The 1914 silent movie serial, “The Perils of Pauline,” was famous for putting Pauline in grave danger, menaced by pirates and Indians, until the dashing hero came to the rescue just as the credits began to roll. Technology companies have long used this formula as their model for their customer-success stories, casting the customer as the hapless Pauline and their products as the gallant savior.

Today, technology companies are rethinking this stereotype as they’ve come to realize that the customer is really the hero of the story.

This new paradigm is influencing both how companies are telling the customer story and how they work with customers to promote their products. Companies are courting customers as true partners and are structuring their customer-reference programs accordingly.

Telling the Customer Story

When today’s marketers tell customer stories, they’re consciously making an effort to avoid telling the story strictly about their products. Instead, many marketers are starting to emphasize the customer’s goals—and, coincidentally, how those goals intersect with the vendor’s product. Of course, since products are different, vendors will strive to emphasize different aspects of their customers’ stories.

Humanizing the Story

Some brands, such as Citrix, with its company motto “Work Better, Live Better,” emphasize success in personal terms. “We never forget that everyone we interact with is a human being and we want to make sure those human stories come across,” said Pascale Royal, Senior Program Manager, Strategic Customers at Citrix.

In that vein, one Citrix success video about Miami Children’s Hospital begins with a pediatric surgeon saying “Babies’ heartbeats are like snowflakes, they’re all different.” The surgeon goes on to explain that when someone calls with questions about a patient, he needs data, wherever he happens to be located. By having access to data anytime, anywhere on any device, he’s able to be there both for his family and for his patients.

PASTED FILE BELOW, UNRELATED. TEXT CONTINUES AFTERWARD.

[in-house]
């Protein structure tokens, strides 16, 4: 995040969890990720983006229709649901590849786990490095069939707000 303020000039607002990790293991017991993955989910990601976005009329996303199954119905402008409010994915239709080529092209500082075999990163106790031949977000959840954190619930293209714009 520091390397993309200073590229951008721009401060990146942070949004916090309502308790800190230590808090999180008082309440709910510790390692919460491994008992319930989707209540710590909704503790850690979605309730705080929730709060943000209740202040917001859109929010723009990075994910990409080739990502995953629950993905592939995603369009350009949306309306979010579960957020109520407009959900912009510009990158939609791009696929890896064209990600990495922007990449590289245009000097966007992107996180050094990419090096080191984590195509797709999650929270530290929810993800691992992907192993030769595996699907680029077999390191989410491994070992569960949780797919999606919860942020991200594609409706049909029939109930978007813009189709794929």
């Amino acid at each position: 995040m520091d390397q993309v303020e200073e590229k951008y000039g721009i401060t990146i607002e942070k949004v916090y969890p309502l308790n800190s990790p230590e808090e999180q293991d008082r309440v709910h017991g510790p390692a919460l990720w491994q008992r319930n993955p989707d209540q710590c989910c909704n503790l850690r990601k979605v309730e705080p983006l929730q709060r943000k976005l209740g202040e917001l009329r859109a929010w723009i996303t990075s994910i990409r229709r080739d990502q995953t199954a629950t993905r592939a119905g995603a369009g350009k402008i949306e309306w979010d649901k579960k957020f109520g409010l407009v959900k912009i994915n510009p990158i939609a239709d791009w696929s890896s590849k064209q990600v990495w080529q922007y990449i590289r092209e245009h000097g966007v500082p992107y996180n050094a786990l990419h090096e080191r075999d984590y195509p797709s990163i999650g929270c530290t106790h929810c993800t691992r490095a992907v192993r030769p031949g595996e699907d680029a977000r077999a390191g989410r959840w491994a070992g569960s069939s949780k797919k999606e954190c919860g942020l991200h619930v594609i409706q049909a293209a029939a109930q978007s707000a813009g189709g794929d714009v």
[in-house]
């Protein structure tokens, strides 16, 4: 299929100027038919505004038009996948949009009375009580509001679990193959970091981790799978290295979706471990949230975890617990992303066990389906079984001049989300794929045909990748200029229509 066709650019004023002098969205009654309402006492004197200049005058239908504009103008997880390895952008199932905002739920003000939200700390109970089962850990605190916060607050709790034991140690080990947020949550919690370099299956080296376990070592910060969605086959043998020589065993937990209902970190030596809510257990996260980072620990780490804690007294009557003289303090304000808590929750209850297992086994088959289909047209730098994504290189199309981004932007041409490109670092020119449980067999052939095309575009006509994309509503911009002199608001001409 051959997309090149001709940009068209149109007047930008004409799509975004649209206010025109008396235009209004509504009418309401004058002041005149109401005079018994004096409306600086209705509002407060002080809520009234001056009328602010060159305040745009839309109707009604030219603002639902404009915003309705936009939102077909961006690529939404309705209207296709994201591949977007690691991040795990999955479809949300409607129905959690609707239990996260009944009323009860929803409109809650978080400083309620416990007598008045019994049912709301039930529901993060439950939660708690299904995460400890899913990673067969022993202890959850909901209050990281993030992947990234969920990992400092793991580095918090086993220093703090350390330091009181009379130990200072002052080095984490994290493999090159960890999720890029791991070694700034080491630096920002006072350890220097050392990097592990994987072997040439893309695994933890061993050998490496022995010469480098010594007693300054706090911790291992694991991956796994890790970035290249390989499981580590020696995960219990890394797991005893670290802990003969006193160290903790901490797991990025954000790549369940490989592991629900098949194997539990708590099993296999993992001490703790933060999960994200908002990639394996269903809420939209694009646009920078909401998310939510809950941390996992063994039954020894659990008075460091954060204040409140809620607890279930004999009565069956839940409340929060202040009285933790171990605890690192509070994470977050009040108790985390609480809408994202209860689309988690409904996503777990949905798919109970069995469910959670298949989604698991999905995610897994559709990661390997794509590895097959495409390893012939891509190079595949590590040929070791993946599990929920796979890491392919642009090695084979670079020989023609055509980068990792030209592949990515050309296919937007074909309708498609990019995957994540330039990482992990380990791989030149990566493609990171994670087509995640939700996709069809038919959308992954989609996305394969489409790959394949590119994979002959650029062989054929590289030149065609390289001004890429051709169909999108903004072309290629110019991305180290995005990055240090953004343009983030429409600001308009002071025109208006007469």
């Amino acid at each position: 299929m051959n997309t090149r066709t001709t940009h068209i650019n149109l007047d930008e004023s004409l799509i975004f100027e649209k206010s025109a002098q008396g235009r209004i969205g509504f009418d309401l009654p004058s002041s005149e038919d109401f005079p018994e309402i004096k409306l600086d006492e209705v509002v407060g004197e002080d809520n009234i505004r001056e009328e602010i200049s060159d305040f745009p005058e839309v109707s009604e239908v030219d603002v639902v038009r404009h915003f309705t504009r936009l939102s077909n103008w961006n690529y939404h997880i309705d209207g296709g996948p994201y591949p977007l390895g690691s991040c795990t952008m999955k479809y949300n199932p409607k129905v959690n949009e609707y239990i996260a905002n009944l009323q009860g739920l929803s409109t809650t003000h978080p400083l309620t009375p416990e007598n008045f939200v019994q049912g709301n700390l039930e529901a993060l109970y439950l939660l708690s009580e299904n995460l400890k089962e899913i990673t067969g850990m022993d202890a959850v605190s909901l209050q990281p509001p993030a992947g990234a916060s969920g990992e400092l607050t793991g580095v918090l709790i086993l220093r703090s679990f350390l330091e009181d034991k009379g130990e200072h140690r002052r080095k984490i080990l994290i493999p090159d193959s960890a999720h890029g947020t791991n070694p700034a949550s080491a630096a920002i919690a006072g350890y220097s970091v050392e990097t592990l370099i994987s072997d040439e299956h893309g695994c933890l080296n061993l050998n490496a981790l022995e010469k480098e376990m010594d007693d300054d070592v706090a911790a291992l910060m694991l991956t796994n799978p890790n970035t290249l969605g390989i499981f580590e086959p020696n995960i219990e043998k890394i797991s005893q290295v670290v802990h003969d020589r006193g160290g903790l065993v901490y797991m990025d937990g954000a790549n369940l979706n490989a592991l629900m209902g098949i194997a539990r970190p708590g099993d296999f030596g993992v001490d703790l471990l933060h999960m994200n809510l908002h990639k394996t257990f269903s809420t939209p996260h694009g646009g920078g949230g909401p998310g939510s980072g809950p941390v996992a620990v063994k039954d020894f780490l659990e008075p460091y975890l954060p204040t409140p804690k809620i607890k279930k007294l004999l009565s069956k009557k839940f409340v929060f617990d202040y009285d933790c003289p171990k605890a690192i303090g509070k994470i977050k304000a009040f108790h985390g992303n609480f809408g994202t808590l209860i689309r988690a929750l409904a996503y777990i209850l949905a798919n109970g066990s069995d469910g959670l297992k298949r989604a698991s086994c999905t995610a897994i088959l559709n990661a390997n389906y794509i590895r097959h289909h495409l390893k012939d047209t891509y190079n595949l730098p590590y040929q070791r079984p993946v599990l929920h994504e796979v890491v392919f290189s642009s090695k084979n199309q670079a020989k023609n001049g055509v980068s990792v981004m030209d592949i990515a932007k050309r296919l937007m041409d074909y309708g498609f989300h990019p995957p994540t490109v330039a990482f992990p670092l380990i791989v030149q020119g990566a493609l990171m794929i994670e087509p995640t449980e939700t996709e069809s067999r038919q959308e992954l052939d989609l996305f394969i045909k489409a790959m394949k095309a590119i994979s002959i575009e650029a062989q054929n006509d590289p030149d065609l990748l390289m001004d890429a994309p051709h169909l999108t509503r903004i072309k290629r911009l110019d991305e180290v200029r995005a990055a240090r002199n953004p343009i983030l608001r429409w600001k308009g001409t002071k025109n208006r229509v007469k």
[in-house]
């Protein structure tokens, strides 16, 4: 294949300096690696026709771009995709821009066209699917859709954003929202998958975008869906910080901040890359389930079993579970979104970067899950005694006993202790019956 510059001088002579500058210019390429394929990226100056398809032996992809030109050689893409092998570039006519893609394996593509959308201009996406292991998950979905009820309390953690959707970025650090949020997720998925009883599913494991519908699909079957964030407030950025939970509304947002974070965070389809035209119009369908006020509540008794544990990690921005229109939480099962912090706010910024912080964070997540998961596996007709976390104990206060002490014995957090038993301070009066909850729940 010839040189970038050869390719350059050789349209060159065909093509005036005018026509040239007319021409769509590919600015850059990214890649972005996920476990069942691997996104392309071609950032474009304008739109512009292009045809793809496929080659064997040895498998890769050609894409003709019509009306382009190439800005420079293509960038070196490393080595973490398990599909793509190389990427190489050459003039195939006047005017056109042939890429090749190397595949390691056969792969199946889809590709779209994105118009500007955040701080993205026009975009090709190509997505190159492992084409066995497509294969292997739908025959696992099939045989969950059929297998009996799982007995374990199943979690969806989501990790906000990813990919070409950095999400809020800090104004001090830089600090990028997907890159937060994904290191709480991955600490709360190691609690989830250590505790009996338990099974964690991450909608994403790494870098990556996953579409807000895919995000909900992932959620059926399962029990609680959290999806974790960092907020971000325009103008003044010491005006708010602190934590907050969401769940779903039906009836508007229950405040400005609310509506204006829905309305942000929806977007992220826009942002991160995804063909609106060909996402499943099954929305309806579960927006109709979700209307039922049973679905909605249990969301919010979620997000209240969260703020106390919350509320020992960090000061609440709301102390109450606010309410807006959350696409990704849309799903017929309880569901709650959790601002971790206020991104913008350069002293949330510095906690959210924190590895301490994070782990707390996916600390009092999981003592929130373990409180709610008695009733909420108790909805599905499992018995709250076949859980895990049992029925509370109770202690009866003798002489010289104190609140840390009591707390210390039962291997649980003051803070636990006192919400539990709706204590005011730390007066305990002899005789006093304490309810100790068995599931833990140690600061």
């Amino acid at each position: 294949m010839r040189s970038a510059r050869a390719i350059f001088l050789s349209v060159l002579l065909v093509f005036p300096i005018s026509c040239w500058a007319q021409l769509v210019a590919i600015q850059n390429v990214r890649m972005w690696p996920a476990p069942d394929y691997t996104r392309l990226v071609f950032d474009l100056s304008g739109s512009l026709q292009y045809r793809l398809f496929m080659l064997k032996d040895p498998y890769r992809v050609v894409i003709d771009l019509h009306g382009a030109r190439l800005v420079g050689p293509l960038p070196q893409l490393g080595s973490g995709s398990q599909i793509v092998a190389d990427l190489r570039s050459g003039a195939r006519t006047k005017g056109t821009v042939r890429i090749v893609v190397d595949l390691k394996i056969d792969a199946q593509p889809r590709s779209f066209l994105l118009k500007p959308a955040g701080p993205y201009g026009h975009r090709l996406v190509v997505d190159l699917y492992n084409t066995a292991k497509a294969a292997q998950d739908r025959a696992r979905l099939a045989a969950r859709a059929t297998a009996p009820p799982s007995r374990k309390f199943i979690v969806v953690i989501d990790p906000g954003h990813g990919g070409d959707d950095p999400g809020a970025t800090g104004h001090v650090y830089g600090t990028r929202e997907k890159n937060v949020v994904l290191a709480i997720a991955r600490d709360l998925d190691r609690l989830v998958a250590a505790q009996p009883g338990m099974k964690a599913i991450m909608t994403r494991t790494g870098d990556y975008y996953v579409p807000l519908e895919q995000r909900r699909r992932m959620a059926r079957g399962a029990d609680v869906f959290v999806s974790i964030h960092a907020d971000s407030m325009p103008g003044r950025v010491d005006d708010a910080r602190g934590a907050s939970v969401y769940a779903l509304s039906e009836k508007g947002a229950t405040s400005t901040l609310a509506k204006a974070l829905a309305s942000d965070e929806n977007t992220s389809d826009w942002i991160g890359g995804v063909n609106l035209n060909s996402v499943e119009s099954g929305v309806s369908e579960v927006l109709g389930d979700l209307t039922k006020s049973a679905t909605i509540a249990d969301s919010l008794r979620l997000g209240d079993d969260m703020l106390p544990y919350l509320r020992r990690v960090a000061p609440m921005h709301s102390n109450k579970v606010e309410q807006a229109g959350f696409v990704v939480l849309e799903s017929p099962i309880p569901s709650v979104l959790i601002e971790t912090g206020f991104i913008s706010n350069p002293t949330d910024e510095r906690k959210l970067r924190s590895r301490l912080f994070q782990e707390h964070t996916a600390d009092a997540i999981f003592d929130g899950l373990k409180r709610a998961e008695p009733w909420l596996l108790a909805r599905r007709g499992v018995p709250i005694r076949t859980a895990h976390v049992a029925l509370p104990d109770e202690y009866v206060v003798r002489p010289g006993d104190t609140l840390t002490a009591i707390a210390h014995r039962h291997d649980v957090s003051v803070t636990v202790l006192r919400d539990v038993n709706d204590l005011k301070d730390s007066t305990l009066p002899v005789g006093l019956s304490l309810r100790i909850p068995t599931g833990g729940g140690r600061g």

Starting with the End Result

Other marketers talk about how the customer can do a better job of delivering their products and services with the help of the vendor’s product. For example, when Todd Craig, an Atlanta-based marketing consultant and Oracle Modern Market Leader finalist, was marketing an ERP software solution, he told the story of how a pizza company could not only they take orders through their eCommerce site, but they could also deliver the pizza faster so it was hotter when it got to the customer.

Explained Craig, “In B2B, your customer’s brand makes many promises and they rely on many systems to live up to those promises. We want to be the promise keepers. I tell my brand story through their brand story. If I can show how a product was improved through better systems and processes, then the prospect can relate to the information I’m presenting. In the end, we’re all consumers, so if I can tell the customer’s story in reverse starting with the produced products, then I have a better chance of connecting with my audience.”

The Rise of Customer Advocacy

Increasingly, companies are going beyond the standard success story and are partnering with customers so that those customers can play a more active role in promoting their brand.

Citrix, for example, has developed a new strategic-advocacy program. Out of 300,000 customers and 600 customers in its reference database, Citrix selected 28 elite customers that the sales team identified as having the best stories to tell.

Citrix partners with these select customers, sitting down with them to find ways they can promote those customers as thought leaders and shine a spotlight on their organizations. Citrix may line up media interviews, create videos, present the customer with an innovation award, promote them on Facebook, and put them up for other opportunities such as speaking opportunities, and more.

“We get to know them on a very personal level and find out what they need, even from a career perspective,” said Royal. “We’re deeply invested in their success. It’s about building relationships and developing trust and nurturing a mutually beneficial relationship that benefits both Citrix and the customer. On the flip side, they talk about Citrix and the success they’ve had. They also champion us in their day-to-day life within their organization.”

Smaller companies are also coming up with ways to nurture customers to brand advocacy on a smaller scale. For example, while Craig’s organizations haven’t created their own customer awards, it does nominate them to publications that put on their own CIO of the year awards. Said Craig, “It’s all about helping them tell their story and promoting their success.”